Why won't this compile ?

Why won't this compile ?

You can see from the uploaded example, that I am defining

POLYS exactly the same way in both called and calling routines.


for some reason the compiler does not think I am matching the types.


Is there something subtle I was supposed to do here?


Or should I abandon derived types in a calling sequence?

Maybe the compiler is not supposed to handle this?


BTW, It does not matter what order I compile them in.

Downloadapplication/octet-stream pfit_0.f90933 bytes
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If you read the documentation, you will find that (from the point of view of the compiler/Fortran standard) type definitions that you replicate in different program units are not considered equivalent.

You should place the type definition in a module, and USE that module wherever you need to declare variables of that type. You may also use the IMPORT statement where appropriate.


Aside from mecej4's comment about using a module to declare the type...

The nc component of each of your type(poly)::p array have no been initialized.

Jim Dempsey


You use the . deliminaror rather than % for your type. This is some old type of non standard fortran extension and is confusing things.

1) jims comment - uninitilaised vars holds

2) i would use implicit none and declare the integers also

3) I put a module around it and tidied a couple of things, there are still problems that you need to fix but it will compile now.

  module zzzz

	    type poly

	      integer nc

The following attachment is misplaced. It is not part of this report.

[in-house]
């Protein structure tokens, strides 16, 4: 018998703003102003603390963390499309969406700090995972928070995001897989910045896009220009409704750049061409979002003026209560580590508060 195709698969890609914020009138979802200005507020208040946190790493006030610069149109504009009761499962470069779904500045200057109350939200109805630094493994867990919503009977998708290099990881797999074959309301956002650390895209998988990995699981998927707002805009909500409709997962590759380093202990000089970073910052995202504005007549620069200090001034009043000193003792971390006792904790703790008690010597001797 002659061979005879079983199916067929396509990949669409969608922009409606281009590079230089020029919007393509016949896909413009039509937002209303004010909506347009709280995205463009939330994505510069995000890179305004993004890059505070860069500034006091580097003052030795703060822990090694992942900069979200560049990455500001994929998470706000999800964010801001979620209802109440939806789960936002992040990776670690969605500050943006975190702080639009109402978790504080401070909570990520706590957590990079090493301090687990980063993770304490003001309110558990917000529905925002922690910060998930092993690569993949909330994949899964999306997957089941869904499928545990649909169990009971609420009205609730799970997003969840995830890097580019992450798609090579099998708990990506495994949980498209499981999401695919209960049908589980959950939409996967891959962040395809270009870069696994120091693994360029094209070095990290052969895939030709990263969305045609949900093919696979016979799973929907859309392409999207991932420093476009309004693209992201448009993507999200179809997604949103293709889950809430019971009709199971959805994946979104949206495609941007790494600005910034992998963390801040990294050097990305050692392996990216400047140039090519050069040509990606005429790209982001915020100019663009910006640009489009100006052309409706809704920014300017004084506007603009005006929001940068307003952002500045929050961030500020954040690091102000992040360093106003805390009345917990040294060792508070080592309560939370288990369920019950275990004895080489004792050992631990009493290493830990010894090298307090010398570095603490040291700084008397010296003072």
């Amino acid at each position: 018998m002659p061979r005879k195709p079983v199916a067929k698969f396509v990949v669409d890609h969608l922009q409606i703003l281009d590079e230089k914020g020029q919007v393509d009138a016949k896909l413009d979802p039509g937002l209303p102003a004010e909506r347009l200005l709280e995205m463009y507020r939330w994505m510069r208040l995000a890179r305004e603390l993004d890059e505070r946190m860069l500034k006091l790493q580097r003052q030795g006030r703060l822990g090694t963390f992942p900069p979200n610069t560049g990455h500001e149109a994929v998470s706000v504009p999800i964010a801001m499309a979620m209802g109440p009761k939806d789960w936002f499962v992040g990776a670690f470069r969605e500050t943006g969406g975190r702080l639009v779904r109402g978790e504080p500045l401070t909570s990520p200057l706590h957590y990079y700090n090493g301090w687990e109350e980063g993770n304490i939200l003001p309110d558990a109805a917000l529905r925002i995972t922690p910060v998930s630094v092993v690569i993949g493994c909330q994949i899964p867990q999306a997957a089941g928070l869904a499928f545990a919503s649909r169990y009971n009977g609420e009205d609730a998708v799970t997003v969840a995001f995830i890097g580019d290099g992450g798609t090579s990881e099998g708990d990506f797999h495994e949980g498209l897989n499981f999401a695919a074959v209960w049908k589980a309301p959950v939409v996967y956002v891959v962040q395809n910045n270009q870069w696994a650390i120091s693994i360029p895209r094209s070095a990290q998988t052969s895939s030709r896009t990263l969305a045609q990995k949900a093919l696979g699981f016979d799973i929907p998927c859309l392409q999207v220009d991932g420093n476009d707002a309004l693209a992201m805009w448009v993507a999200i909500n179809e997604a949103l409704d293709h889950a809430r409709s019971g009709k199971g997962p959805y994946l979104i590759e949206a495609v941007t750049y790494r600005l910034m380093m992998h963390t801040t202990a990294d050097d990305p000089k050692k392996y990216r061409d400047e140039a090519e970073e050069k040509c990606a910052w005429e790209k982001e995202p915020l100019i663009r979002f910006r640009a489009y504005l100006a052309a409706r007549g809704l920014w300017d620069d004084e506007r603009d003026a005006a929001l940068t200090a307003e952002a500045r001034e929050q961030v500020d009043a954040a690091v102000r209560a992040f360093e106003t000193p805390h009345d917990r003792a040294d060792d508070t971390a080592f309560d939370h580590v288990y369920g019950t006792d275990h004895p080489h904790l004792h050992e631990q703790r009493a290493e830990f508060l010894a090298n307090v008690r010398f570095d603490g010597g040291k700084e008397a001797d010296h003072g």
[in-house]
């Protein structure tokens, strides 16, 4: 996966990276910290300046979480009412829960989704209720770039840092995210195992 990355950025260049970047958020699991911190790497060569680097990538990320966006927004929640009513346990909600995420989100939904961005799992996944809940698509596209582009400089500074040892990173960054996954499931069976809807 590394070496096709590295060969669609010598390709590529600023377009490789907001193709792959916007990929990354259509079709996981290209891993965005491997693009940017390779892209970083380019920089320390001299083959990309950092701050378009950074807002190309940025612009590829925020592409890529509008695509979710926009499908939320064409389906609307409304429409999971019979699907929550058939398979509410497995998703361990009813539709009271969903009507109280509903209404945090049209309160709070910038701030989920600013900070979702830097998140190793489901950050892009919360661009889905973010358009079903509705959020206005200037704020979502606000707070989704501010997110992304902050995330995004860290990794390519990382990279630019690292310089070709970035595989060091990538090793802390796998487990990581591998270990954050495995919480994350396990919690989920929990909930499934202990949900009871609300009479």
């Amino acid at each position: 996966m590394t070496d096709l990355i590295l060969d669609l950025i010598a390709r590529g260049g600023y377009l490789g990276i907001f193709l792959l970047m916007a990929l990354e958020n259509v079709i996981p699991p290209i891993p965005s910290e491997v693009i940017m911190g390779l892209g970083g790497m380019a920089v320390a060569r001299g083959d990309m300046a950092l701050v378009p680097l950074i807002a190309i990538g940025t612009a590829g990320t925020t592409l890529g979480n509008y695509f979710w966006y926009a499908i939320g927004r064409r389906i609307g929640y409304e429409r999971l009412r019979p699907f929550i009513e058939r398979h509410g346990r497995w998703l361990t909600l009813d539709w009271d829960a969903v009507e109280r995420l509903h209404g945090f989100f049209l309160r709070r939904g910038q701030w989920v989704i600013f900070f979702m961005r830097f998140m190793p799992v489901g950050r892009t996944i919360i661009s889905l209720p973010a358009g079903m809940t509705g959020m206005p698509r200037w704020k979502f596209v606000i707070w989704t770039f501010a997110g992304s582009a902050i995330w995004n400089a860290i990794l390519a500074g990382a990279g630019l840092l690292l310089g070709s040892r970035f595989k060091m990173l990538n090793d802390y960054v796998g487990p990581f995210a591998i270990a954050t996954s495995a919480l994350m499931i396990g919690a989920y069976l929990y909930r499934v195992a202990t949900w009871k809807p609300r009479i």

integer cf(0:20)

	    end type



	  function eval(p,x)

	      real(8) :: eval

	      real(8) :: x,y



	     do ic=0,p%nc-1




	  end function eval

	  subroutine pfit(npts,pts)

	    integer npts

	    real(8) :: pts(2,npts),x1,x2,y1,y2,dy1,dy2


	    !  the polynomial degree is no coeffs minus one.

	    !  we assume that the number of pts is

	    !  number of polynomials plus one.

	    do ipt=2,npts


	        !  supply the missing constant






	        dy2=pts(2,ipt  )-y2

	        !  do they agree ?

	        if(abs(dy2-dy1) < 1.D-6)then

	            !  yes



	            print *,"poly fit aborted ! "

	            read (*,*)


	    enddo ! ipt

	  end subroutine

	  end module zzzz

Well, do I have to put everything in the same module?

I put the type declaration in a separate module and inserted a USE statement for the two routines.

As far as initializing the contents, thats done at execution time with READ statements

outside of these two routines. I just wanted to show the compile problem.

Apparently the compiler does not match the calling sequences unless a MODULE is being used.

I could have set the arrays to ZEROS of course, before execution.


I will try using a % sign instead of the period.

It is better the put the routines in a module as the interface of the sub-routines is known to the compiler whenever you 'use' that module. Note in pfit eval is not declared also as pfit knows all about eval as it is in the same module.

It saves time and errors to use modules